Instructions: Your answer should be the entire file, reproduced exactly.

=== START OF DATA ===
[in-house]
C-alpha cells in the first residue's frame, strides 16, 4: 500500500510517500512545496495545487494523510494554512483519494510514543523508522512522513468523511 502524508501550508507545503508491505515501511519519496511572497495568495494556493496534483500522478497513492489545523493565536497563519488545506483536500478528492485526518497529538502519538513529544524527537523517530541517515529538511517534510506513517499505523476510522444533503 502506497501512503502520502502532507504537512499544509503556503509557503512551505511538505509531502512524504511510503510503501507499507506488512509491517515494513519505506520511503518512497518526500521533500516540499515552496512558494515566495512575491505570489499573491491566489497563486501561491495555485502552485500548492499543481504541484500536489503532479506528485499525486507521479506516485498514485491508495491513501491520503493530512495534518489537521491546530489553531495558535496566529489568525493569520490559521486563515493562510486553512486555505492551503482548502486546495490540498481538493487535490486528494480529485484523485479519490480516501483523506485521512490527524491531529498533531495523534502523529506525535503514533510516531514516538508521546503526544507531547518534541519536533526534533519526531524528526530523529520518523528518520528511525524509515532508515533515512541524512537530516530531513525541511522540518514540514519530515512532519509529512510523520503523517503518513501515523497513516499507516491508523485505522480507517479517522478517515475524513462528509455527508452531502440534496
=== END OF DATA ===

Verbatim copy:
[in-house]
C-alpha cells in the first residue's frame, strides 16, 4: 500500500510517500512545496495545487494523510494554512483519494510514543523508522512522513468523511 502524508501550508507545503508491505515501511519519496511572497495568495494556493496534483500522478497513492489545523493565536497563519488545506483536500478528492485526518497529538502519538513529544524527537523517530541517515529538511517534510506513517499505523476510522444533503 502506497501512503502520502502532507504537512499544509503556503509557503512551505511538505509531502512524504511510503510503501507499507506488512509491517515494513519505506520511503518512497518526500521533500516540499515552496512558494515566495512575491505570489499573491491566489497563486501561491495555485502552485500548492499543481504541484500536489503532479506528485499525486507521479506516485498514485491508495491513501491520503493530512495534518489537521491546530489553531495558535496566529489568525493569520490559521486563515493562510486553512486555505492551503482548502486546495490540498481538493487535490486528494480529485484523485479519490480516501483523506485521512490527524491531529498533531495523534502523529506525535503514533510516531514516538508521546503526544507531547518534541519536533526534533519526531524528526530523529520518523528518520528511525524509515532508515533515512541524512537530516530531513525541511522540518514540514519530515512532519509529512510523520503523517503518513501515523497513516499507516491508523485505522480507517479517522478517515475524513462528509455527508452531502440534496